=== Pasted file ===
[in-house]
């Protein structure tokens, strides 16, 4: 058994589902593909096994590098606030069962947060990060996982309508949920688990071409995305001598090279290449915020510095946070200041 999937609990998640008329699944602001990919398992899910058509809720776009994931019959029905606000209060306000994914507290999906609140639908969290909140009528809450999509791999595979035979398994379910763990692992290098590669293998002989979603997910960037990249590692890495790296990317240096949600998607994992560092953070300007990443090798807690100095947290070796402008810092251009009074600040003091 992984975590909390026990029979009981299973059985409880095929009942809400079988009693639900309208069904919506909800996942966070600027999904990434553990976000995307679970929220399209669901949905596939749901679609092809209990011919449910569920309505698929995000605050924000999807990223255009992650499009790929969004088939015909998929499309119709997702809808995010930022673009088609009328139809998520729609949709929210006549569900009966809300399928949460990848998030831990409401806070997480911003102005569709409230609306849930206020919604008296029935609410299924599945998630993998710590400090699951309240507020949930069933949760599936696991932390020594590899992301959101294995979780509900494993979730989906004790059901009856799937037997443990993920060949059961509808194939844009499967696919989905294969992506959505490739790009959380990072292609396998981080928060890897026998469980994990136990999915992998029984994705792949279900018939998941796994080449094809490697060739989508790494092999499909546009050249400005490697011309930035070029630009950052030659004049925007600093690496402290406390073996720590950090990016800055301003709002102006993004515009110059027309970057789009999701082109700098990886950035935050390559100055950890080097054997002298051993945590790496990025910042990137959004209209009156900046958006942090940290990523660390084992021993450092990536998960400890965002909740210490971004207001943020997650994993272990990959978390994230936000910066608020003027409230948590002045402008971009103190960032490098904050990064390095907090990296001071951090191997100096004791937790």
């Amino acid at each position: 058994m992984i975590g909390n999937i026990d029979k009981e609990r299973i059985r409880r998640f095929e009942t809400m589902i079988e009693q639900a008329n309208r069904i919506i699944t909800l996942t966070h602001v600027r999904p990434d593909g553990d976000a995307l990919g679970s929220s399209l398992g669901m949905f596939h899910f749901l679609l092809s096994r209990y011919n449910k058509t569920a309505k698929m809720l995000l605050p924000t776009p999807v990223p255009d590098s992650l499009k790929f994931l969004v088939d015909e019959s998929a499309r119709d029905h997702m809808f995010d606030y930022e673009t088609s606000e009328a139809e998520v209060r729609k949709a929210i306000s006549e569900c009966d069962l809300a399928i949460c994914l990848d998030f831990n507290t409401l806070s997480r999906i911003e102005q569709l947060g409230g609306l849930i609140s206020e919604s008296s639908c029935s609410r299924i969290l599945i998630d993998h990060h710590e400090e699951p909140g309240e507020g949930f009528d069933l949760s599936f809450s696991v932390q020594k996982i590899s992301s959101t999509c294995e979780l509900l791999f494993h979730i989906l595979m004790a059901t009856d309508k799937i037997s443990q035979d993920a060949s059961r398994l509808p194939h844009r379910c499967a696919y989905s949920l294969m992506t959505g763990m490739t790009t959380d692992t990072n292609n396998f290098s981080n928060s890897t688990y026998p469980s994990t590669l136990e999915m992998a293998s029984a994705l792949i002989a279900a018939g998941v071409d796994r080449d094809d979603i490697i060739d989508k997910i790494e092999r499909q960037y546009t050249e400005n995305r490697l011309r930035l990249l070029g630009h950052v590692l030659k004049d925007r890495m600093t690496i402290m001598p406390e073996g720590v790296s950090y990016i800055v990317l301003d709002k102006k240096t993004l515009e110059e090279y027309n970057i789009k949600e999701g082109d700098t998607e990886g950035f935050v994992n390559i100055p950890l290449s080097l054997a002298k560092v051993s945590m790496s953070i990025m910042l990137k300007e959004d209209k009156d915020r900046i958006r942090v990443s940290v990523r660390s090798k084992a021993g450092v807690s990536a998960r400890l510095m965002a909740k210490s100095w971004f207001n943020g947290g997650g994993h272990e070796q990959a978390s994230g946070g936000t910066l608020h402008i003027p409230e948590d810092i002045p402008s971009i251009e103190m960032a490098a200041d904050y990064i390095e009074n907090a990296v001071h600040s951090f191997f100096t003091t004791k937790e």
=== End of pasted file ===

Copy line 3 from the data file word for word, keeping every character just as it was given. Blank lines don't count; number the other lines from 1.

């Amino acid at each position: 058994m992984i975590g909390n999937i026990d029979k009981e609990r299973i059985r409880r998640f095929e009942t809400m589902i079988e009693q639900a008329n309208r069904i919506i699944t909800l996942t966070h602001v600027r999904p990434d593909g553990d976000a995307l990919g679970s929220s399209l398992g669901m949905f596939h899910f749901l679609l092809s096994r209990y011919n449910k058509t569920a309505k698929m809720l995000l605050p924000t776009p999807v990223p255009d590098s992650l499009k790929f994931l969004v088939d015909e019959s998929a499309r119709d029905h997702m809808f995010d606030y930022e673009t088609s606000e009328a139809e998520v209060r729609k949709a929210i306000s006549e569900c009966d069962l809300a399928i949460c994914l990848d998030f831990n507290t409401l806070s997480r999906i911003e102005q569709l947060g409230g609306l849930i609140s206020e919604s008296s639908c029935s609410r299924i969290l599945i998630d993998h990060h710590e400090e699951p909140g309240e507020g949930f009528d069933l949760s599936f809450s696991v932390q020594k996982i590899s992301s959101t999509c294995e979780l509900l791999f494993h979730i989906l595979m004790a059901t009856d309508k799937i037997s443990q035979d993920a060949s059961r398994l509808p194939h844009r379910c499967a696919y989905s949920l294969m992506t959505g763990m490739t790009t959380d692992t990072n292609n396998f290098s981080n928060s890897t688990y026998p469980s994990t590669l136990e999915m992998a293998s029984a994705l792949i002989a279900a018939g998941v071409d796994r080449d094809d979603i490697i060739d989508k997910i790494e092999r499909q960037y546009t050249e400005n995305r490697l011309r930035l990249l070029g630009h950052v590692l030659k004049d925007r890495m600093t690496i402290m001598p406390e073996g720590v790296s950090y990016i800055v990317l301003d709002k102006k240096t993004l515009e110059e090279y027309n970057i789009k949600e999701g082109d700098t998607e990886g950035f935050v994992n390559i100055p950890l290449s080097l054997a002298k560092v051993s945590m790496s953070i990025m910042l990137k300007e959004d209209k009156d915020r900046i958006r942090v990443s940290v990523r660390s090798k084992a021993g450092v807690s990536a998960r400890l510095m965002a909740k210490s100095w971004f207001n943020g947290g997650g994993h272990e070796q990959a978390s994230g946070g936000t910066l608020h402008i003027p409230e948590d810092i002045p402008s971009i251009e103190m960032a490098a200041d904050y990064i390095e009074n907090a990296v001071h600040s951090f191997f100096t003091t004791k937790e």